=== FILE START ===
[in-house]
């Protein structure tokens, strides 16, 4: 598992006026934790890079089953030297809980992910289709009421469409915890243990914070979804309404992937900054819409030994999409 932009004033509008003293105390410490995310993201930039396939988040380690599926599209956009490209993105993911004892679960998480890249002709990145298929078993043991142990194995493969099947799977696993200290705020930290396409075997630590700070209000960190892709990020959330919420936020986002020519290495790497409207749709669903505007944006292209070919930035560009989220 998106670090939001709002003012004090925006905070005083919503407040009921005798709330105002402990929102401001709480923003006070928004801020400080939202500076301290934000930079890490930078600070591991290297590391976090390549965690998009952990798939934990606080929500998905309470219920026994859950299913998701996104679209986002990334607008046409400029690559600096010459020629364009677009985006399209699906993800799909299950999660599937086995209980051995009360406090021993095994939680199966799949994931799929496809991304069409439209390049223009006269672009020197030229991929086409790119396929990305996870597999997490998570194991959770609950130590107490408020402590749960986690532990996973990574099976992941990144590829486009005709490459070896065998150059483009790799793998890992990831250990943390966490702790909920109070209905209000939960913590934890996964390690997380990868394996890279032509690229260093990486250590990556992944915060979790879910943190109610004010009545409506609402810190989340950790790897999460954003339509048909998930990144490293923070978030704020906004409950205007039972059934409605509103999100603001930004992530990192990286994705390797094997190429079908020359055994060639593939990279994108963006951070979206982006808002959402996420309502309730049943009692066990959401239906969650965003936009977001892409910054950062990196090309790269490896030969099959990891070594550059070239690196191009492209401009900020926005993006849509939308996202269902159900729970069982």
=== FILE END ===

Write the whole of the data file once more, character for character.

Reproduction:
[in-house]
């Protein structure tokens, strides 16, 4: 598992006026934790890079089953030297809980992910289709009421469409915890243990914070979804309404992937900054819409030994999409 932009004033509008003293105390410490995310993201930039396939988040380690599926599209956009490209993105993911004892679960998480890249002709990145298929078993043991142990194995493969099947799977696993200290705020930290396409075997630590700070209000960190892709990020959330919420936020986002020519290495790497409207749709669903505007944006292209070919930035560009989220 998106670090939001709002003012004090925006905070005083919503407040009921005798709330105002402990929102401001709480923003006070928004801020400080939202500076301290934000930079890490930078600070591991290297590391976090390549965690998009952990798939934990606080929500998905309470219920026994859950299913998701996104679209986002990334607008046409400029690559600096010459020629364009677009985006399209699906993800799909299950999660599937086995209980051995009360406090021993095994939680199966799949994931799929496809991304069409439209390049223009006269672009020197030229991929086409790119396929990305996870597999997490998570194991959770609950130590107490408020402590749960986690532990996973990574099976992941990144590829486009005709490459070896065998150059483009790799793998890992990831250990943390966490702790909920109070209905209000939960913590934890996964390690997380990868394996890279032509690229260093990486250590990556992944915060979790879910943190109610004010009545409506609402810190989340950790790897999460954003339509048909998930990144490293923070978030704020906004409950205007039972059934409605509103999100603001930004992530990192990286994705390797094997190429079908020359055994060639593939990279994108963006951070979206982006808002959402996420309502309730049943009692066990959401239906969650965003936009977001892409910054950062990196090309790269490896030969099959990891070594550059070239690196191009492209401009900020926005993006849509939308996202269902159900729970069982």